by Curlan Campbell, NOW Grenada
- Routine maintenance carried out on 6 seismic monitoring networks and 2 GPS stations
- The network and GPS stations collect pertinent data on Kick ‘em Jenny
Seismologist and Head of the UWI Seismic team, Llyod Lynch and his team have just completed their 7-day visit to Grenada to carry out routine maintenance on 6 seismic monitoring networks and 2 GPS stations in the north of the island.
These were installed as part of the Continuously Operating Caribbean GPS Observational Network (COCONet), established by the UWI Seismic Research Centre for monitoring network and warning system specifically for Kick ’em Jenny underwater volcano.
The monitoring system includes a network of seismometers detecting earthquakes, tide gauges detecting water disturbances, hydrophones detecting submarine explosions and tiltmeters and GPS stations designed to measure ground deformation. Various combinations of these instruments were installed at Sauteurs, the Sisters rocks, Isle de Ronde, Isle de Caille, Mt St Catharine, and Carriacou.
The seismic monitoring network and GPS stations collect pertinent data on Kick ’em Jenny, detecting seismic activity that can signal whether an eruption is eminent to a stage where a tsunami could be generated.
Lynch said these periodic maintenances are necessary every 6 months to ensure that the systems are functioning at an optimum level, with most of the stations working. “The only one that was down was located at Sisters which had a dead battery, so it was just a matter of replacing the battery. The observatory at Isle de Caille was restored about a year ago when the observatory was republished. The observatory at Sauteurs was out of commission for a while because the building had deteriorated so after it was restored, we upgraded the Sisters station as well as the Mt St Catherine station. We didn’t reinstall the Isle de Caille station as that one was reinstated on the last trip.”
The seismologist says Kick ’em Jenny’s monitoring systems are now fully functional. “The full network is back up at the moment including the 2 continuously operating stations at Sauteurs and Mt Pleasant (Carriacou) installation. I would like to recognise the assistance we got from the Grenada Coastguard they were quite professional in rendering transportation and other forms of assistance to get to sites off the coast of Grenada, and the assistance of NaDMA.”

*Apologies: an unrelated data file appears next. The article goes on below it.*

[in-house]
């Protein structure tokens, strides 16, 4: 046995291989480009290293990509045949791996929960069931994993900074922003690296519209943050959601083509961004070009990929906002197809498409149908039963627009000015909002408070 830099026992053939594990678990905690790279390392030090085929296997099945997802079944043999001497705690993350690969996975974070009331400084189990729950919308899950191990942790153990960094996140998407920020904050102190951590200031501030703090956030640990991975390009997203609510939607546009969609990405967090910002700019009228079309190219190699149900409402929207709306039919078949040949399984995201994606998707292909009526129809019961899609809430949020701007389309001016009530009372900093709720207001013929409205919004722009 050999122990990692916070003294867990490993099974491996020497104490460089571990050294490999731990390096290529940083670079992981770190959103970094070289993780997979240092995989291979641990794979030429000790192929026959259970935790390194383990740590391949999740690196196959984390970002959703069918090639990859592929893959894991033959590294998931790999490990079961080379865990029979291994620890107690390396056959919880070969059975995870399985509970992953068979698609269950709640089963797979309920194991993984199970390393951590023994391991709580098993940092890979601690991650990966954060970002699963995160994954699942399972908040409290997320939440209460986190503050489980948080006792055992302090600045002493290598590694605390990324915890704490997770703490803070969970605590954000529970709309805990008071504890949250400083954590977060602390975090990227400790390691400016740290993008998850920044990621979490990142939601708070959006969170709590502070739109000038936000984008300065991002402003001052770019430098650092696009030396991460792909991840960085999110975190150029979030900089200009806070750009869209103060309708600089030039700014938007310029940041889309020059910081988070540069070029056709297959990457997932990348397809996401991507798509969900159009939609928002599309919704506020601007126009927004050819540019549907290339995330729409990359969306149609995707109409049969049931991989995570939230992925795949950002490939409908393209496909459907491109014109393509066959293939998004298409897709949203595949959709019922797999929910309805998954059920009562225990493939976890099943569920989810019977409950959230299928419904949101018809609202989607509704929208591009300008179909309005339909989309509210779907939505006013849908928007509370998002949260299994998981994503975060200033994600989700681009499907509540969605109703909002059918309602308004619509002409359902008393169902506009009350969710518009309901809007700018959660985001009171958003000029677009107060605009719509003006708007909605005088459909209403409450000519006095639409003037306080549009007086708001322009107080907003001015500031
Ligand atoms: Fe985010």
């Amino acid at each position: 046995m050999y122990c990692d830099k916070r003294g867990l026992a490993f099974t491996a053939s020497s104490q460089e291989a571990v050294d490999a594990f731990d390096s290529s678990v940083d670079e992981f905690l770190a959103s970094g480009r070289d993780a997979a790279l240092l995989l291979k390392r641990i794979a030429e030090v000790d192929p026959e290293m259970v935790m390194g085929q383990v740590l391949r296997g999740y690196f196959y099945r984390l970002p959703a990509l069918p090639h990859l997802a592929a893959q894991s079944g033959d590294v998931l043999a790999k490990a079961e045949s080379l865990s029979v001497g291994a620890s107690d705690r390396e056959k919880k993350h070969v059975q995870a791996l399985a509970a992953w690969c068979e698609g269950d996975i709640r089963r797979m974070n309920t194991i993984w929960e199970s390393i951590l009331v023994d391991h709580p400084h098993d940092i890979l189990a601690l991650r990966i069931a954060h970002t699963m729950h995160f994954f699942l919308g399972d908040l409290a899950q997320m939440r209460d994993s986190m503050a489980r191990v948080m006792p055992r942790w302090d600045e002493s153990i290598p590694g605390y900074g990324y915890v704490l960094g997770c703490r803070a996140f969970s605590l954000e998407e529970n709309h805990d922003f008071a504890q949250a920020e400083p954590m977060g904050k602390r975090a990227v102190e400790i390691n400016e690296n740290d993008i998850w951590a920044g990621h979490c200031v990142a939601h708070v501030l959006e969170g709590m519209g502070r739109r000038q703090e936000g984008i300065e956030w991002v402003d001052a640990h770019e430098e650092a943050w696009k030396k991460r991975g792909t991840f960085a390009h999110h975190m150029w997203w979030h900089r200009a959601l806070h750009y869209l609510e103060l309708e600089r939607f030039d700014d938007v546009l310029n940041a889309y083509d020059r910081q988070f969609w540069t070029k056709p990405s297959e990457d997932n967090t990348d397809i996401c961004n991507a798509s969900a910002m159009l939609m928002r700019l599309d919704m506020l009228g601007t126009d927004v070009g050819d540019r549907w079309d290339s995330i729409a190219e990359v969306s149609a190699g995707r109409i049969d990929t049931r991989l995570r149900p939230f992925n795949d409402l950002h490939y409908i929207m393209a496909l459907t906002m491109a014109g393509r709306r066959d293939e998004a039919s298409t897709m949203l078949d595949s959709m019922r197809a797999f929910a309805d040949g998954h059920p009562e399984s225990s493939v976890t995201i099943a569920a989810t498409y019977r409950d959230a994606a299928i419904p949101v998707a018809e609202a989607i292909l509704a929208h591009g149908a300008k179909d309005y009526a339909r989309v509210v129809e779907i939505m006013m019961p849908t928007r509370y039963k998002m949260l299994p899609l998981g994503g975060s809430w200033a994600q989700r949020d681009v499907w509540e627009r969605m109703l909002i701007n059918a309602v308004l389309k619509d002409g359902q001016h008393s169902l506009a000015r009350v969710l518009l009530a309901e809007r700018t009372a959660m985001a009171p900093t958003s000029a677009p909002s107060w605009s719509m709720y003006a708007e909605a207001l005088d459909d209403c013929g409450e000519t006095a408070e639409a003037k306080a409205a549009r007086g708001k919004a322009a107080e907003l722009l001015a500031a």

Lynch reiterated the importance of having long-term measures to mitigate against earthquake losses. “There is a greater need to invest more in sound building standards through the use of building codes and use of good materials. The Seismic Research Centre over the years has gathered information where the likely earthquake sources are located in the region, and from the information, we compile catalogues which can be processed to make estimates of expected ground motions in Eastern Caribbean region and base on these estimates we can update your building codes.”
Senator Winston Garraway, Minister of State in the Ministry of Climate Resilience, the Environment, Forestry, Fisheries, Disaster Management and Information, said, “A key component in ensuring that the nation is informed is giving them timely and accurate information. The upgrade of the monitoring systems will help us better served the community. What is key here at this point is to ensure that a people know what needs to be done in the event of, disruption and the monitoring stations now have the capacity to give that information.”
The UWI seismic team follows recent underwater seismic activities by Kick ’em Jenny which prompted the National Disaster Management Agency (NaDMA) to be on alert.